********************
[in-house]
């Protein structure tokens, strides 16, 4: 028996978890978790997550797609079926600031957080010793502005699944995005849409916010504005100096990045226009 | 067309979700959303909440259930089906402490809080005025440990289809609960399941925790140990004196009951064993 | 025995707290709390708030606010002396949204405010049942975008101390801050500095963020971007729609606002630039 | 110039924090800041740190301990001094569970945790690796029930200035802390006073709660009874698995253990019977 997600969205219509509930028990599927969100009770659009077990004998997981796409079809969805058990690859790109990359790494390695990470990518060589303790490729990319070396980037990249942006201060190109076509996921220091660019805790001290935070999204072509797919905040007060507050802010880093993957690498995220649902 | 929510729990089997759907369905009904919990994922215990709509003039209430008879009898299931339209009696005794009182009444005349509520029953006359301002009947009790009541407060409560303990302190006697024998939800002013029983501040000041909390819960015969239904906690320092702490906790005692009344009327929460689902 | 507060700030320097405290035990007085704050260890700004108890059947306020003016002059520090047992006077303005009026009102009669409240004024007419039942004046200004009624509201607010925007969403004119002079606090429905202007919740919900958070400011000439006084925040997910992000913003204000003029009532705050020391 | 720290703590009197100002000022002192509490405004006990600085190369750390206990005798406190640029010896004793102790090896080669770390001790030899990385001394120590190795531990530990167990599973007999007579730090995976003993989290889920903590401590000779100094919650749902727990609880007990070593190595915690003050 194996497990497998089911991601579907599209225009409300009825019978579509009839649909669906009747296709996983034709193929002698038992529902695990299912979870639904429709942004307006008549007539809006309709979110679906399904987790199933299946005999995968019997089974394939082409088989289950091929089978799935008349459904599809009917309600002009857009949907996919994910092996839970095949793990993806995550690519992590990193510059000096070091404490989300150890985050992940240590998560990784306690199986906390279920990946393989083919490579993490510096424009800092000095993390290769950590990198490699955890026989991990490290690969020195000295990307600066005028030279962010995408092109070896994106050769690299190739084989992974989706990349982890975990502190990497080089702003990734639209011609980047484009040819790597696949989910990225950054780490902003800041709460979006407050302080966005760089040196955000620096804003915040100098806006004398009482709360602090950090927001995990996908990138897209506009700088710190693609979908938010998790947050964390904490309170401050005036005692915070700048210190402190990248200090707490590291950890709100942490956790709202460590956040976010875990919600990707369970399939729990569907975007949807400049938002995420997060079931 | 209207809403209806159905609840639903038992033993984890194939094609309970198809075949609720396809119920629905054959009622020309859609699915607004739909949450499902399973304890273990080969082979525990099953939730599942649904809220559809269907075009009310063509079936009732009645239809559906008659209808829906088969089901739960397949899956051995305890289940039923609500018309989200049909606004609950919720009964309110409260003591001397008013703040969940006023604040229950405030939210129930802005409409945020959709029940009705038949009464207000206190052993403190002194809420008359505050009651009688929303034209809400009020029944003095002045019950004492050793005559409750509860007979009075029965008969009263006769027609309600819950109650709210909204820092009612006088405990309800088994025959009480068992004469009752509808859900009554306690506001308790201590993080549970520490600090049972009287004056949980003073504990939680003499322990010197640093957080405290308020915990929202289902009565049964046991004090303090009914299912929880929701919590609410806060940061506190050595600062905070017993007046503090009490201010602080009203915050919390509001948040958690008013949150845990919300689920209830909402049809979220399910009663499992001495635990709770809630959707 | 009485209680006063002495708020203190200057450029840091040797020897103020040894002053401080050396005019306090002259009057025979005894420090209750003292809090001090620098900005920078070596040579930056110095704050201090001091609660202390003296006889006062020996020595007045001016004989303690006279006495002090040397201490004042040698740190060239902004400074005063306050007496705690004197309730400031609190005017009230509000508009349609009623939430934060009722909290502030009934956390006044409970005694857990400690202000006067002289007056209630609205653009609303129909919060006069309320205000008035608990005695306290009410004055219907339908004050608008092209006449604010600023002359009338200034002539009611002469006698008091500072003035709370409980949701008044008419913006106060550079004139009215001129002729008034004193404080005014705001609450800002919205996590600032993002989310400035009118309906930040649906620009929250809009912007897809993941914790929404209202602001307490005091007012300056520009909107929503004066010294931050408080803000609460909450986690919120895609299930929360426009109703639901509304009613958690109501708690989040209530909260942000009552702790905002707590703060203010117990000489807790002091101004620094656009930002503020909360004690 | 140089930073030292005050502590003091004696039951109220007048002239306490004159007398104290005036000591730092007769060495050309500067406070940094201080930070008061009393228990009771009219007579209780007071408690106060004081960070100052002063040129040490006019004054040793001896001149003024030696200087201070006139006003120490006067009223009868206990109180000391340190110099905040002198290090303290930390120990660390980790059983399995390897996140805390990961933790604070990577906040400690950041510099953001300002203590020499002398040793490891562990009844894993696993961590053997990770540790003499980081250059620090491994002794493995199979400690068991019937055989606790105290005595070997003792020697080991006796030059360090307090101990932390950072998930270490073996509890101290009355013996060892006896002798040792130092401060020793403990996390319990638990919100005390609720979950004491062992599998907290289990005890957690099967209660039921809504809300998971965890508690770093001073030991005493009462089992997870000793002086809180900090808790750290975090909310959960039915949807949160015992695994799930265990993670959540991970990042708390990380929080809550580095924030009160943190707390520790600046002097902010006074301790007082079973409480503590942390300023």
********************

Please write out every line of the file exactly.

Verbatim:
[in-house]
């Protein structure tokens, strides 16, 4: 028996978890978790997550797609079926600031957080010793502005699944995005849409916010504005100096990045226009 | 067309979700959303909440259930089906402490809080005025440990289809609960399941925790140990004196009951064993 | 025995707290709390708030606010002396949204405010049942975008101390801050500095963020971007729609606002630039 | 110039924090800041740190301990001094569970945790690796029930200035802390006073709660009874698995253990019977 997600969205219509509930028990599927969100009770659009077990004998997981796409079809969805058990690859790109990359790494390695990470990518060589303790490729990319070396980037990249942006201060190109076509996921220091660019805790001290935070999204072509797919905040007060507050802010880093993957690498995220649902 | 929510729990089997759907369905009904919990994922215990709509003039209430008879009898299931339209009696005794009182009444005349509520029953006359301002009947009790009541407060409560303990302190006697024998939800002013029983501040000041909390819960015969239904906690320092702490906790005692009344009327929460689902 | 507060700030320097405290035990007085704050260890700004108890059947306020003016002059520090047992006077303005009026009102009669409240004024007419039942004046200004009624509201607010925007969403004119002079606090429905202007919740919900958070400011000439006084925040997910992000913003204000003029009532705050020391 | 720290703590009197100002000022002192509490405004006990600085190369750390206990005798406190640029010896004793102790090896080669770390001790030899990385001394120590190795531990530990167990599973007999007579730090995976003993989290889920903590401590000779100094919650749902727990609880007990070593190595915690003050 194996497990497998089911991601579907599209225009409300009825019978579509009839649909669906009747296709996983034709193929002698038992529902695990299912979870639904429709942004307006008549007539809006309709979110679906399904987790199933299946005999995968019997089974394939082409088989289950091929089978799935008349459904599809009917309600002009857009949907996919994910092996839970095949793990993806995550690519992590990193510059000096070091404490989300150890985050992940240590998560990784306690199986906390279920990946393989083919490579993490510096424009800092000095993390290769950590990198490699955890026989991990490290690969020195000295990307600066005028030279962010995408092109070896994106050769690299190739084989992974989706990349982890975990502190990497080089702003990734639209011609980047484009040819790597696949989910990225950054780490902003800041709460979006407050302080966005760089040196955000620096804003915040100098806006004398009482709360602090950090927001995990996908990138897209506009700088710190693609979908938010998790947050964390904490309170401050005036005692915070700048210190402190990248200090707490590291950890709100942490956790709202460590956040976010875990919600990707369970399939729990569907975007949807400049938002995420997060079931 | 209207809403209806159905609840639903038992033993984890194939094609309970198809075949609720396809119920629905054959009622020309859609699915607004739909949450499902399973304890273990080969082979525990099953939730599942649904809220559809269907075009009310063509079936009732009645239809559906008659209808829906088969089901739960397949899956051995305890289940039923609500018309989200049909606004609950919720009964309110409260003591001397008013703040969940006023604040229950405030939210129930802005409409945020959709029940009705038949009464207000206190052993403190002194809420008359505050009651009688929303034209809400009020029944003095002045019950004492050793005559409750509860007979009075029965008969009263006769027609309600819950109650709210909204820092009612006088405990309800088994025959009480068992004469009752509808859900009554306690506001308790201590993080549970520490600090049972009287004056949980003073504990939680003499322990010197640093957080405290308020915990929202289902009565049964046991004090303090009914299912929880929701919590609410806060940061506190050595600062905070017993007046503090009490201010602080009203915050919390509001948040958690008013949150845990919300689920209830909402049809979220399910009663499992001495635990709770809630959707 | 009485209680006063002495708020203190200057450029840091040797020897103020040894002053401080050396005019306090002259009057025979005894420090209750003292809090001090620098900005920078070596040579930056110095704050201090001091609660202390003296006889006062020996020595007045001016004989303690006279006495002090040397201490004042040698740190060239902004400074005063306050007496705690004197309730400031609190005017009230509000508009349609009623939430934060009722909290502030009934956390006044409970005694857990400690202000006067002289007056209630609205653009609303129909919060006069309320205000008035608990005695306290009410004055219907339908004050608008092209006449604010600023002359009338200034002539009611002469006698008091500072003035709370409980949701008044008419913006106060550079004139009215001129002729008034004193404080005014705001609450800002919205996590600032993002989310400035009118309906930040649906620009929250809009912007897809993941914790929404209202602001307490005091007012300056520009909107929503004066010294931050408080803000609460909450986690919120895609299930929360426009109703639901509304009613958690109501708690989040209530909260942000009552702790905002707590703060203010117990000489807790002091101004620094656009930002503020909360004690 | 140089930073030292005050502590003091004696039951109220007048002239306490004159007398104290005036000591730092007769060495050309500067406070940094201080930070008061009393228990009771009219007579209780007071408690106060004081960070100052002063040129040490006019004054040793001896001149003024030696200087201070006139006003120490006067009223009868206990109180000391340190110099905040002198290090303290930390120990660390980790059983399995390897996140805390990961933790604070990577906040400690950041510099953001300002203590020499002398040793490891562990009844894993696993961590053997990770540790003499980081250059620090491994002794493995199979400690068991019937055989606790105290005595070997003792020697080991006796030059360090307090101990932390950072998930270490073996509890101290009355013996060892006896002798040792130092401060020793403990996390319990638990919100005390609720979950004491062992599998907290289990005890957690099967209660039921809504809300998971965890508690770093001073030991005493009462089992997870000793002086809180900090808790750290975090909310959960039915949807949160015992695994799930265990993670959540991970990042708390990380929080809550580095924030009160943190707390520790600046002097902010006074301790007082079973409480503590942390300023």